"Which isn't much for them?" she asked.

"Yes. But there is a bigger issue at stake here."

"The German banks owe around $45 billion to Greece in total. So a lot of money has been lent to the private sector in Greece. And if the government of a country is defaulting, do you expect the private sector to pay up?"

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"Interesting point!"

"Yes. Also, Greece is not the only country which owes money to Germany. Spain owes around $238 billion to Germany. Italy, Ireland and Portugal owe $190 billion, $184 billion and $47 billion, respectively."

"So these countries might turn around and say why don't we get a haircut on our debt as well?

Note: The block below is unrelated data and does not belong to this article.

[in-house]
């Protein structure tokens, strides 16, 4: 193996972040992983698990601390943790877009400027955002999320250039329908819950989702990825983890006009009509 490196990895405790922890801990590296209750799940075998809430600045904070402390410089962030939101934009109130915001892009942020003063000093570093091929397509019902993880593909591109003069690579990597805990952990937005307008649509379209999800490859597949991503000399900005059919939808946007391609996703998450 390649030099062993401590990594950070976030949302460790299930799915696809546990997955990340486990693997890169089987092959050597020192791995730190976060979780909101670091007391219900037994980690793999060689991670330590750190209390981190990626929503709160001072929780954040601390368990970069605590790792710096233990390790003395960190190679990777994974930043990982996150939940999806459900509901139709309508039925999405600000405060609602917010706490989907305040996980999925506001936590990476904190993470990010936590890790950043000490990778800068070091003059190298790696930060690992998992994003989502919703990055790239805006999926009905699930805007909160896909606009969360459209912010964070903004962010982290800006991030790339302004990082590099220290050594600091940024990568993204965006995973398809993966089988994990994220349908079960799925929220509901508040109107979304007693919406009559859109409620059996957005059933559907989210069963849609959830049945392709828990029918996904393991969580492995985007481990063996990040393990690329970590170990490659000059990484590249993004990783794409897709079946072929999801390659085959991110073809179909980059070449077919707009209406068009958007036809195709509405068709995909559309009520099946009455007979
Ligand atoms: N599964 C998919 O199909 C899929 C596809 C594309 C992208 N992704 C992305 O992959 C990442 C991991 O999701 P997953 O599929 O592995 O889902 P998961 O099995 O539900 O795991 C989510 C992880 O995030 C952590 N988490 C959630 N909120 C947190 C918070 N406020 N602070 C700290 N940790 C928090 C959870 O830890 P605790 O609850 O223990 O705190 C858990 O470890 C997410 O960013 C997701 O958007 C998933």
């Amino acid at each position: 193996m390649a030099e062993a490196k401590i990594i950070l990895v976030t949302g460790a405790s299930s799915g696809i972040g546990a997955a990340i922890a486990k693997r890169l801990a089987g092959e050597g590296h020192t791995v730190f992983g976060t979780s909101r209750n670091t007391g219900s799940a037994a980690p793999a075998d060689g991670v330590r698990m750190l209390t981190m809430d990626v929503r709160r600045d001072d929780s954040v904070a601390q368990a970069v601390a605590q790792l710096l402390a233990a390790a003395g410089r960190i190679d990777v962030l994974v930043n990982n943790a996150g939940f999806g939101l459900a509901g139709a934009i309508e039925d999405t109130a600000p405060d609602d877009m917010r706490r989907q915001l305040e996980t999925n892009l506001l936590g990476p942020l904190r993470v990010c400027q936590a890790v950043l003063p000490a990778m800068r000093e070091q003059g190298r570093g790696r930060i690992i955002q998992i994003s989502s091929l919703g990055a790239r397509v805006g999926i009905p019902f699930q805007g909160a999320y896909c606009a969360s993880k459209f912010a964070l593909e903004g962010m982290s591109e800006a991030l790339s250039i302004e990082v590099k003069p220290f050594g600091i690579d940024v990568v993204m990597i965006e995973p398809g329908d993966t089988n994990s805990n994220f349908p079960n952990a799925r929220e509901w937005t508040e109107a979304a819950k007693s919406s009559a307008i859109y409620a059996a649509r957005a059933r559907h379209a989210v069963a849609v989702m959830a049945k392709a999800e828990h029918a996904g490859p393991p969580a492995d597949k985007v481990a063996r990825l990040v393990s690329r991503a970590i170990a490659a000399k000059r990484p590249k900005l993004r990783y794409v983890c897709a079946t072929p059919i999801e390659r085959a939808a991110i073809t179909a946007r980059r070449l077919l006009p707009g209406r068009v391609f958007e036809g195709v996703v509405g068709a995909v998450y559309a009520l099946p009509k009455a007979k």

"And then there will be a bigger problem given that these countries are bigger and the money they owe to Germany is considerably larger."

"So if they default, there will be a bigger problem?" she asked.

"Yes."

"So then why is Angela Merkel, the German Chancellor, supporting this policy?"

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"Because there is an economic reason to it. Before Euro became a common currency across Europe, German exports stood at around $487 billion in 1995. In 1999, the first year of the Euro being used as a currency the exports were at Euro 469 billion. Next year they increased to Euro 548 billion. And now they stand at Euro 1 trillion."

"And all this was because of Euro being used as a currency?"

"Yes. Using Euro as a common currency took away the cost of dealing with multiple currencies and thus helped Germany expand its exports to its European neighbours big time. Also with a common currency at play, exchange rate fluctuations which play an important part in the export game, no longer mattered and what really mattered was the cost of production," I explained.